Looking to Keep Your Teeth White and Avoid Cosmetic Dental Work?
Every year, according to Huffington Post, Americans spend more than $108 billion on dental care, whether it’s for ordinary checkups or cosmetic dental work. For some people, dental issues simply can’t be avoided — such are the effects of time and age. However, by and large, the things that cause us to have to pay for expensive cosmetic dentistry procedures are of our own making; you should think about diet, lack of proper hygiene, and other issues here. Having said that, if you’re tired of having to pay cosmetic dentistry costs because your at-home dental care isn’t quite up to snuff, it may not be your fault. In fact, it could be your toothpaste’s.
Why You Need to Think About the Toothpaste You Buy
There is a common myth that all toothpastes are created the same and, therefore, that you can buy whatever is cheapest without any impact on your teeth. As Lifehacker suggests, that’s just nonsense. There are fluoridated toothpastes, non-fluoridated toothpastes, and a wide variety of options in-between that have a definite impact on your ability to keep your teeth clean. So, how can you choose the best option to keep cosmetic and family dentists away? Read on to find out.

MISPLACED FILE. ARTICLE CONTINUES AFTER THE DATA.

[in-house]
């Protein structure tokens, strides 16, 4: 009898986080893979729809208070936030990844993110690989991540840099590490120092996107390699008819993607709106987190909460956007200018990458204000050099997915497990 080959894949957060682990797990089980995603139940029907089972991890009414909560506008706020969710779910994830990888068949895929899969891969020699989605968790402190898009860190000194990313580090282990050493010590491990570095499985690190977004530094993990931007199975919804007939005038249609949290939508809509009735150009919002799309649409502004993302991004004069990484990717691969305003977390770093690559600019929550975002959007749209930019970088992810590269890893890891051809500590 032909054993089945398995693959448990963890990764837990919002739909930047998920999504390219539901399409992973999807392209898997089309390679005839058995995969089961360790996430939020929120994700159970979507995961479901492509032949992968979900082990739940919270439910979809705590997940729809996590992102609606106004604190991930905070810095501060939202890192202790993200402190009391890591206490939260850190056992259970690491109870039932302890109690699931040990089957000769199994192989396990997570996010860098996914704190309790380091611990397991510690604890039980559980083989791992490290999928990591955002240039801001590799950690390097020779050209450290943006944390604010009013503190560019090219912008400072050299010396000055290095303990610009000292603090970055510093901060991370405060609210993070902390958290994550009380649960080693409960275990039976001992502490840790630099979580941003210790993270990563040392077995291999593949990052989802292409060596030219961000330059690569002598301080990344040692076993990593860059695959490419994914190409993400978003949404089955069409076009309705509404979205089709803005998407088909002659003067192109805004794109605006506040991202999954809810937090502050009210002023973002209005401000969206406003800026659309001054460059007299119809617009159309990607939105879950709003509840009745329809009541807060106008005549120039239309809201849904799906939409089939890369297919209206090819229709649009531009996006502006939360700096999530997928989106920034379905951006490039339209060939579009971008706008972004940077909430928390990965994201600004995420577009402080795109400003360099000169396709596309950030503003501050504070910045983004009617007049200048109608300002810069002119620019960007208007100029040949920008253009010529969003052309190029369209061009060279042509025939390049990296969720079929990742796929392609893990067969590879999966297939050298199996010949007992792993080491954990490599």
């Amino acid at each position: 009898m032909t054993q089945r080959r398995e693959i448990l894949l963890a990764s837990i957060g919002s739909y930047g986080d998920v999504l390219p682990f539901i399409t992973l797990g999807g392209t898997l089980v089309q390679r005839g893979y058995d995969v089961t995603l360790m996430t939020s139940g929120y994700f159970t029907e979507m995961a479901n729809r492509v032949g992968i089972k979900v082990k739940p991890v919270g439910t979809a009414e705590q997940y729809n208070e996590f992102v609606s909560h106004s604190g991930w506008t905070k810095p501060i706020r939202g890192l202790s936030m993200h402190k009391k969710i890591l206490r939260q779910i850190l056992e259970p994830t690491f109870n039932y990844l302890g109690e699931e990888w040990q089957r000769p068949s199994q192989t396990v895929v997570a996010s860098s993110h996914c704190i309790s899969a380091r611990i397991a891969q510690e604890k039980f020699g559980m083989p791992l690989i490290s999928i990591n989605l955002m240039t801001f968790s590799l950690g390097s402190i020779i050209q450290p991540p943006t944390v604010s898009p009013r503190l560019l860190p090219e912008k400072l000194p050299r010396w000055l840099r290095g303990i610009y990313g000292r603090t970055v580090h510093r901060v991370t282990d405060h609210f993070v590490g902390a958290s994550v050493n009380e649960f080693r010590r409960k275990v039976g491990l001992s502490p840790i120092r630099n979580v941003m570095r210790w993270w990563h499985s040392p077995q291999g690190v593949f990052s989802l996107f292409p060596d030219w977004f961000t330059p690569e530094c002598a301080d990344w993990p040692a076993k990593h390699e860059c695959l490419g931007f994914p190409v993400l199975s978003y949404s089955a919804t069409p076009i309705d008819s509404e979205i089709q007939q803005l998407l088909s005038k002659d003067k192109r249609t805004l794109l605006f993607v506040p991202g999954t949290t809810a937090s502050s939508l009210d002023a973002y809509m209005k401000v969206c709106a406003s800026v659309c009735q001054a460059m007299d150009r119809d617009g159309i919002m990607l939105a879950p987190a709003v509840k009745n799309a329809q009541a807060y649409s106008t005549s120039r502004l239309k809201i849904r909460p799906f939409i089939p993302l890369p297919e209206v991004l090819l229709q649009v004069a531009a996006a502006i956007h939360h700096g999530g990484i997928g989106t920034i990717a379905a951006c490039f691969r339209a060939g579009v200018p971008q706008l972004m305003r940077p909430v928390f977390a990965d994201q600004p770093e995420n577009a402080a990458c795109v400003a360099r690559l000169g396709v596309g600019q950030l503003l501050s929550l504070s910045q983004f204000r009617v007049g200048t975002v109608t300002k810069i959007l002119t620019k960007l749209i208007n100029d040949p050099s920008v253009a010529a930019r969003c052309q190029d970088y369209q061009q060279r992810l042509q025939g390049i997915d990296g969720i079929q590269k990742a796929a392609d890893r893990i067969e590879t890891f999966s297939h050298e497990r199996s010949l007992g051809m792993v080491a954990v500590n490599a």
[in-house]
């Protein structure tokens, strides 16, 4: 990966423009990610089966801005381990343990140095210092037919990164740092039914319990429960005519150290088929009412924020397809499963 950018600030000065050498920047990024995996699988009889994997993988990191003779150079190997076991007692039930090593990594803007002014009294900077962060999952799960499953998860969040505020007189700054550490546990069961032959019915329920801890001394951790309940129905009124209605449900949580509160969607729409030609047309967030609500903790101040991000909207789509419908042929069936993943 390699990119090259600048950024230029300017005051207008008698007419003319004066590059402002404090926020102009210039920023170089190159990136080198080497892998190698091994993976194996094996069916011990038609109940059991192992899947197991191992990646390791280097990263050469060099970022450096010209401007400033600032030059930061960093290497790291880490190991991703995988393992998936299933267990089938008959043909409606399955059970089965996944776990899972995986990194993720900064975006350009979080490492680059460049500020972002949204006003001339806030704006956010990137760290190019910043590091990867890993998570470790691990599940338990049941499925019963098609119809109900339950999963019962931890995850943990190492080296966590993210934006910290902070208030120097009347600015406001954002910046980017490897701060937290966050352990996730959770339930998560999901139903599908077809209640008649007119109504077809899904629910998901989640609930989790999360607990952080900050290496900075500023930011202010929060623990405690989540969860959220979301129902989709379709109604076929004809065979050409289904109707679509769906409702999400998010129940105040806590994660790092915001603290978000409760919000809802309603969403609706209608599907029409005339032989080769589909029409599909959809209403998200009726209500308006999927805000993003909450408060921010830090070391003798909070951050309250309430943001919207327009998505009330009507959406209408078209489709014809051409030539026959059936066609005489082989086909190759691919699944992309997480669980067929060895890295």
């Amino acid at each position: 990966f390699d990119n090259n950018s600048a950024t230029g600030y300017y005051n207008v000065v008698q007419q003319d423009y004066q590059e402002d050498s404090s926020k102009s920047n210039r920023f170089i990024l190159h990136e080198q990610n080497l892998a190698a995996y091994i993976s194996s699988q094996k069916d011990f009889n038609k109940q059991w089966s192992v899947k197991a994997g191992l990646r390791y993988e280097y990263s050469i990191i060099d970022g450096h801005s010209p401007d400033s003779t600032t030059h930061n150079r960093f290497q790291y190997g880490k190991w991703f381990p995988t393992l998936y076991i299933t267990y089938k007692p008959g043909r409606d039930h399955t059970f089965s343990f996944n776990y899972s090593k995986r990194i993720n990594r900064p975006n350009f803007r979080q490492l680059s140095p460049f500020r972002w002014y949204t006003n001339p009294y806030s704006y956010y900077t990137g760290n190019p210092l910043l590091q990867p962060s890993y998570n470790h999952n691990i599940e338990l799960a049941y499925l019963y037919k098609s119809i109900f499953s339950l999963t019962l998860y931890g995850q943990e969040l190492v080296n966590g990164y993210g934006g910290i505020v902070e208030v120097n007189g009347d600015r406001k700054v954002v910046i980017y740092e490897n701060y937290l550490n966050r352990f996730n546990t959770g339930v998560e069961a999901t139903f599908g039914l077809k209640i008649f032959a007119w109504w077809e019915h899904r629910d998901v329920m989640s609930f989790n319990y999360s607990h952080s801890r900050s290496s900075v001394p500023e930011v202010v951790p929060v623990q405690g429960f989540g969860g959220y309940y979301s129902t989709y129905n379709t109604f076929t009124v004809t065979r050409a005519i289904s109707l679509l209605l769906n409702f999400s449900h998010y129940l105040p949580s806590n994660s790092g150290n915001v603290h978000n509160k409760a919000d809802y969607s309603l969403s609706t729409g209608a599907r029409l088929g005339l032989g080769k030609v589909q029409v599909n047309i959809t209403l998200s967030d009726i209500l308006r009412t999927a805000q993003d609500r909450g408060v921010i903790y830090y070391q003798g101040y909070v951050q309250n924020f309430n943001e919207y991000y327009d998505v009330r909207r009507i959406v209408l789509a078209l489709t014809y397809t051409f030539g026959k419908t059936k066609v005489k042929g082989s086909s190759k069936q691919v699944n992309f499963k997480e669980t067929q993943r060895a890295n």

How to Choose the Best Toothpaste
- Look for the American Dental Association’s Seal
- Fluoridated Toothpaste is Likely a Good Choice
- Talk with Your Family Dentist Before Buying Specialty Toothpaste
One of the best things you can do to choose a great tooth paste is to look for the seal of the American Dental Association (ADA) on the box of any product you’re considering. Products bearing this seal undergo strict quality testing and have a chemical makeup that the pros believe best for keeping your pearly whites pearly.
The use of fluoride has been one of the most beneficial things for helping people avoid unnecessary cosmetic dental work. Not only is it placed in many toothpastes and mouthwashes, it’s also added to the municipal water supply in most parts of the United States. While you can get non-fluoridated varieties of toothpaste, the mineral’s ability to strengthen and protect your teeth really makes fluoridated varieties the best choice, as MedicineNet.com writes.
If you’re really struggling to find a toothpaste that staves off cosmetic dental work, WebMD recommends you talk with your dentist. He or she can help you decide whether you need that expensive “Sensitive Teeth” option over the more common variety. This can both save you money on dental supplies and on unnecessary trips to the dentist office.
Any dentists out there? What other tips would you give our readers on choosing the right toothpaste? Let us know in the comments below! For more, read this link.